My heart skipped a beat last Thursday morning when I saw my son’s name on that official envelope. Turns out it was simply a mass mailing endorsed by the Rice County Chemical Health Coalition’s Enforcement Team, Rice County Attorney Paul Beaumaster, Faribault Community Action Team, Rice County Safe Communities Coalition and Rice County MADD.
But talk about momentarily scaring the heck out of me. Seriously.
With prom approaching this Saturday at the local high school, these organizations and the county attorney wanted to remind parents and students about safety and legal issues related to driving and to alcohol use. Message received.
If scaring parents by mailing the flier in an official Rice County Attorney’s envelope was the intended result, then they achieved that with me. But I would have preferred delivery of this important information in a less intimidating manner.
Now about prom…, my son isn’t attending. I’m glad. Why? Prom has become so overblown in importance and expense to the point of ridiculousness.
I can’t understand spending hundreds of dollars on clothes, hair styling, photos, flowers, food and transportation for a formal high school dance.
At Faribault High School, the upfront cost to attend prom is $175/couple. That covers transportation to a European style nightclub in St. Paul, a dinner (I think, although it is not listed on the official itinerary) and a dance.
Add to that the dress/tux, shoes and all the other expenses and you’re looking at hundreds of dollars. For prom. For one night.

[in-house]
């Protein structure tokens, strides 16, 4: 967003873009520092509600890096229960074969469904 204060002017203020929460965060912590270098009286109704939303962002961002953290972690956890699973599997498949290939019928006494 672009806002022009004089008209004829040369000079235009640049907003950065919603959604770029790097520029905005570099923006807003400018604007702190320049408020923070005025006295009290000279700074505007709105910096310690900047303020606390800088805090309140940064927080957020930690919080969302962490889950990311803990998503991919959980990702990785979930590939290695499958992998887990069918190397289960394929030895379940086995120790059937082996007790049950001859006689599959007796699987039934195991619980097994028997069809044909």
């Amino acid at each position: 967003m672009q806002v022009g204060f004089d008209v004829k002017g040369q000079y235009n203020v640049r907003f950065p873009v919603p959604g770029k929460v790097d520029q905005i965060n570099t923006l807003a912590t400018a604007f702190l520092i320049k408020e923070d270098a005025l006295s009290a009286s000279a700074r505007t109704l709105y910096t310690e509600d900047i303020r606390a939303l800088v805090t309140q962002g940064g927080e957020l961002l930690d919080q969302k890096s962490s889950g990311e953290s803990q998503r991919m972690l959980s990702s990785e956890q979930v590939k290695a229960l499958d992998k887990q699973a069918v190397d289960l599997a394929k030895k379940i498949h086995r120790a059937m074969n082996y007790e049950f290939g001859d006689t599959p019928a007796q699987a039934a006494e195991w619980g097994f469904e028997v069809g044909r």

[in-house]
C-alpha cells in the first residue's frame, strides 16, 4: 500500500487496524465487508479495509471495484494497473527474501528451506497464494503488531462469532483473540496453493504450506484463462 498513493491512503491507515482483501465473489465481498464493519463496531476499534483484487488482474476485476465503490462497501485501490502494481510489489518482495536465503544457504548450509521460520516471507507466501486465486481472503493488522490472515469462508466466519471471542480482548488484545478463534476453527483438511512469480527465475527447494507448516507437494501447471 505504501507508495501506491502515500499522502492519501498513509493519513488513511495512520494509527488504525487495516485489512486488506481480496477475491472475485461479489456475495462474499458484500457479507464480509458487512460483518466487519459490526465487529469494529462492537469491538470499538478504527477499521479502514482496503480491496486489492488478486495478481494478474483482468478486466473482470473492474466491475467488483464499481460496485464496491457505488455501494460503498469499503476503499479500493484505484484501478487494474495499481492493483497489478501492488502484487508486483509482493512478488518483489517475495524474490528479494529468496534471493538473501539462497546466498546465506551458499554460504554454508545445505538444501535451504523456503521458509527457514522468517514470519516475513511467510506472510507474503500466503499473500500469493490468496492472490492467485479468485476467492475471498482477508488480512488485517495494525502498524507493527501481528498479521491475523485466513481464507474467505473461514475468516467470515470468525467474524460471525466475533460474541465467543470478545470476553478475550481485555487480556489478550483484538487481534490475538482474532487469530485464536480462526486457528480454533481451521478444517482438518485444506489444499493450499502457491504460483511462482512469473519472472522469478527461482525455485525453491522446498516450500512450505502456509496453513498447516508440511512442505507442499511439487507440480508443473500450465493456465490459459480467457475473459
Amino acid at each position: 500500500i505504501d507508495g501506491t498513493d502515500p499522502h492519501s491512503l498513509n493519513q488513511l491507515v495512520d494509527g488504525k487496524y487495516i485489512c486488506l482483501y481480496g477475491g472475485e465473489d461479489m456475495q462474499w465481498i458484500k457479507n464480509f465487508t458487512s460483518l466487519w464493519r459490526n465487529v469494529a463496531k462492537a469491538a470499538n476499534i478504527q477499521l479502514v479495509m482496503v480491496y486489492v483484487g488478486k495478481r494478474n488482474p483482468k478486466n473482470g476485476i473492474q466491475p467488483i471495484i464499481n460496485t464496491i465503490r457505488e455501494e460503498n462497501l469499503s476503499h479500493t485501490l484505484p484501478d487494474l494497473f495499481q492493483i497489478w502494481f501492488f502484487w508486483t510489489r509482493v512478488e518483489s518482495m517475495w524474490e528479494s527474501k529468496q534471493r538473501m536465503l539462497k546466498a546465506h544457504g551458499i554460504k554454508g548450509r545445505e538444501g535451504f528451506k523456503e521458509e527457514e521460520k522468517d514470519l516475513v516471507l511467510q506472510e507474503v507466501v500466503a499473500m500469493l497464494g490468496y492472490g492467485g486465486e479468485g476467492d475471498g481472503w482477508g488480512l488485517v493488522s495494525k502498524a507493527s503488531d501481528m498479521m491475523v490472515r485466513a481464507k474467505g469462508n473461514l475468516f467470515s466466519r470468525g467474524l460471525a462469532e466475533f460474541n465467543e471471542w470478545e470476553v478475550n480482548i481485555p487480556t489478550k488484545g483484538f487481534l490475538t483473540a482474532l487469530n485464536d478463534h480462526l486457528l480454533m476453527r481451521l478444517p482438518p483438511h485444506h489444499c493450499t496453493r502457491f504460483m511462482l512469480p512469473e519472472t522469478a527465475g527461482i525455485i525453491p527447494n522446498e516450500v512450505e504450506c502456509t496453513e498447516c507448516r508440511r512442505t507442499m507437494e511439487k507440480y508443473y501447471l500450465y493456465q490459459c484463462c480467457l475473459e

Is this affordable for parents and students, in this economy, in any economy? Are too many students being priced out of prom? Won’t many of these same students soon hope for college scholarships at senior awards ceremonies and later borrow thousands of dollars for college?
How can parents and students justify hefty prom expenditures? This mother can’t. And, yes, I am financially conservative. None of my three children ever attended their high school proms. Unlike some moms who would be absolutely devastated by this (and, believe me, I know one mom who was frantic when her daughter didn’t have a date months before prom), I was/am not.
How do you feel about the cost of prom and the importance placed upon it? What changes could be implemented to make prom more affordable for anyone who wants to attend? Is too much importance placed on prom? I’d like to hear your opinions and ideas.
And just to assure you that I’m not totally anti-prom, I like to see teens have fun and build memories from their high school days. But within reason.
And, I do see the economic benefits with all that money parents and students are pumping into prom.
© Text copyright 2012 Audrey Kletscher Helbling
Graphics were in the mailing my family received from the Rice County Attorney’s office.